Now revered as a gifted and visionary artist, Vincent Van Gogh struggled with mental illness throughout his life. During his career, Van Gogh saw only one sale of his work. His last painting ever made “Wheat Field With Crows” was sold at auction for millions of dollars more than a century later.
- Today, in celebration of Claude Monet’s birthday, we bring you one of his more notable portraits of his mother painted in the Impressionist style.
Monet (1840 – 1926) was born in Paris, and started drawing at an early age. His family moved to Le Havre when he was a child, and it was there that he started his artistic career—around the age of eleven he began selling charcoal caricatures on the street. Monet studied drawing and painting a bit more formally in the 1850s, under the tutelage of artist Eugène Boudin. Boudin taught him to use oil paints, techniques for painting “en plein air,” and encouraged Monet’s love of natural subjects.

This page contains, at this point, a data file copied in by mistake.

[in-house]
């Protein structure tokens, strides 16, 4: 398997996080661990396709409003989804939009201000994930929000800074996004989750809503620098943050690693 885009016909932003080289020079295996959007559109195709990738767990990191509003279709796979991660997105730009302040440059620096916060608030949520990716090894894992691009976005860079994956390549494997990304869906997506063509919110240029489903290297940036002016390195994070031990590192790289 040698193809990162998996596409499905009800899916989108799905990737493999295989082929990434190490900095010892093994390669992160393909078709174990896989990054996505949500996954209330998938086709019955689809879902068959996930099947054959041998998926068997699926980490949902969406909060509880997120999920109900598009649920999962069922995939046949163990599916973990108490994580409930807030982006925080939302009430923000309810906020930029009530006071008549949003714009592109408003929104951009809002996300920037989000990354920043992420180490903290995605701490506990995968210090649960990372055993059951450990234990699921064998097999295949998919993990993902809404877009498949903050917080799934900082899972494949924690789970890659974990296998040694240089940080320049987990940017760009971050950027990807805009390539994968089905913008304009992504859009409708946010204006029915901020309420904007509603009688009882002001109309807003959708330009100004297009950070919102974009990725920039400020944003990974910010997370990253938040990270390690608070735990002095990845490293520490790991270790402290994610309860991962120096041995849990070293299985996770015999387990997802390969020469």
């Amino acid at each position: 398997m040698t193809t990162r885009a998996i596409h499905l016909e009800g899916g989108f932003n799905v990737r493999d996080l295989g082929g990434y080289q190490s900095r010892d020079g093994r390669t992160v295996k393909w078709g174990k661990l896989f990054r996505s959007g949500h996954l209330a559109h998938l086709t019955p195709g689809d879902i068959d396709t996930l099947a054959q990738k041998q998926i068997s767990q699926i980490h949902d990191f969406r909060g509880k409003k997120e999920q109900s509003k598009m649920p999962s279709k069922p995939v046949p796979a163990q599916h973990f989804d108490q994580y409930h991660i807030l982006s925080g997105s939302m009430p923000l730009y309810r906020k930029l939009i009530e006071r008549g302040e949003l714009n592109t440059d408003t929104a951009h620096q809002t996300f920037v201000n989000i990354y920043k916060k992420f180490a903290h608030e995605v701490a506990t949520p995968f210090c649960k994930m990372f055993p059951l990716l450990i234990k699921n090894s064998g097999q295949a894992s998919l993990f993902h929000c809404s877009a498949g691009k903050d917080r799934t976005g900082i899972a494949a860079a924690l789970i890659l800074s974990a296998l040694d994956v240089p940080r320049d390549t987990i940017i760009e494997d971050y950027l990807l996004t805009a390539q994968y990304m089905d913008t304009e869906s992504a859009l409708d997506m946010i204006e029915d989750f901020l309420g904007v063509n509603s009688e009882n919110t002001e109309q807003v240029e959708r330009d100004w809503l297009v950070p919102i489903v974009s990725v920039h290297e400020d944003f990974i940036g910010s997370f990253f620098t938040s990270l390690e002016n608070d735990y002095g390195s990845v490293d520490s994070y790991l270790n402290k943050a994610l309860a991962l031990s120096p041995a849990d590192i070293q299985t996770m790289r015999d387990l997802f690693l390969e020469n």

Though Monet would ultimately make his name by painting outdoor scenes and landscapes, before he adopted the Impressionist style, he was very skilled at painting according to the standards of the Académie des Beaux Arts. The Académie preferred paintings with traditional themes like history, portraiture, and religion, and valued above all depictions that were as realistic as possible. In his twenties, Monet followed Académie strictures, and earned serious recognition with several portraits like the painting shown here, painted in 1875.
- Paul Klee’s personal style spanned an astounding range, blending primitive art, Surrealism, Cubism, and children’s art. Extremely inventive, Klee created imaginative works filled with wit and references to dreams, music, and poetry — and he’s one of the artists we suggest inviting home not just for the holidays, but to enjoy all year.
Greet family and friends this holiday season with a home spruced up with art that expresses your personal style. Whether you decorate with the fruits of your own creative imagination or with special pieces by favorite artists (or a combination of the two), the holidays are a wonderful time to celebrate home as where the art is.
- A master of Primitivism, Paul Gauguin once said that “art is either plagiarism or revolution” – on which side of that spectrum would you place Gauguin?